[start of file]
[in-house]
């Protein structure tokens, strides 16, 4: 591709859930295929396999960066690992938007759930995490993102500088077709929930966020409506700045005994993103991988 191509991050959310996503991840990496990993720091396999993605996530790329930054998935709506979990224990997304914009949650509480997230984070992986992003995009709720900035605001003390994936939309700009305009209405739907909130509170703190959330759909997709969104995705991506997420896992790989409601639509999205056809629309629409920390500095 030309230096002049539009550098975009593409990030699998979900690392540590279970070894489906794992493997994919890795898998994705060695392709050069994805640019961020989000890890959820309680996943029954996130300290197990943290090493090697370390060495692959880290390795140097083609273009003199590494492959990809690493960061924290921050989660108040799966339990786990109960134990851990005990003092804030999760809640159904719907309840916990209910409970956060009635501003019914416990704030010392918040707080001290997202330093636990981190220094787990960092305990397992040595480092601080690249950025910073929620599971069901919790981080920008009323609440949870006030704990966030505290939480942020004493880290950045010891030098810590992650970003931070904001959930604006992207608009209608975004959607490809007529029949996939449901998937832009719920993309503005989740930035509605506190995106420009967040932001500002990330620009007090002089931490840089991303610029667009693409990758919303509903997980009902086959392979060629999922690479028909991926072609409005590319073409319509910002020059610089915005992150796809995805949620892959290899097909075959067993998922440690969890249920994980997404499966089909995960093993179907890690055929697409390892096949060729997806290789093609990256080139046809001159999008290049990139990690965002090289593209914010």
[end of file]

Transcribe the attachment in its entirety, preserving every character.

[in-house]
């Protein structure tokens, strides 16, 4: 591709859930295929396999960066690992938007759930995490993102500088077709929930966020409506700045005994993103991988 191509991050959310996503991840990496990993720091396999993605996530790329930054998935709506979990224990997304914009949650509480997230984070992986992003995009709720900035605001003390994936939309700009305009209405739907909130509170703190959330759909997709969104995705991506997420896992790989409601639509999205056809629309629409920390500095 030309230096002049539009550098975009593409990030699998979900690392540590279970070894489906794992493997994919890795898998994705060695392709050069994805640019961020989000890890959820309680996943029954996130300290197990943290090493090697370390060495692959880290390795140097083609273009003199590494492959990809690493960061924290921050989660108040799966339990786990109960134990851990005990003092804030999760809640159904719907309840916990209910409970956060009635501003019914416990704030010392918040707080001290997202330093636990981190220094787990960092305990397992040595480092601080690249950025910073929620599971069901919790981080920008009323609440949870006030704990966030505290939480942020004493880290950045010891030098810590992650970003931070904001959930604006992207608009209608975004959607490809007529029949996939449901998937832009719920993309503005989740930035509605506190995106420009967040932001500002990330620009007090002089931490840089991303610029667009693409990758919303509903997980009902086959392979060629999922690479028909991926072609409005590319073409319509910002020059610089915005992150796809995805949620892959290899097909075959067993998922440690969890249920994980997404499966089909995960093993179907890690055929697409390892096949060729997806290789093609990256080139046809001159999008290049990139990690965002090289593209914010």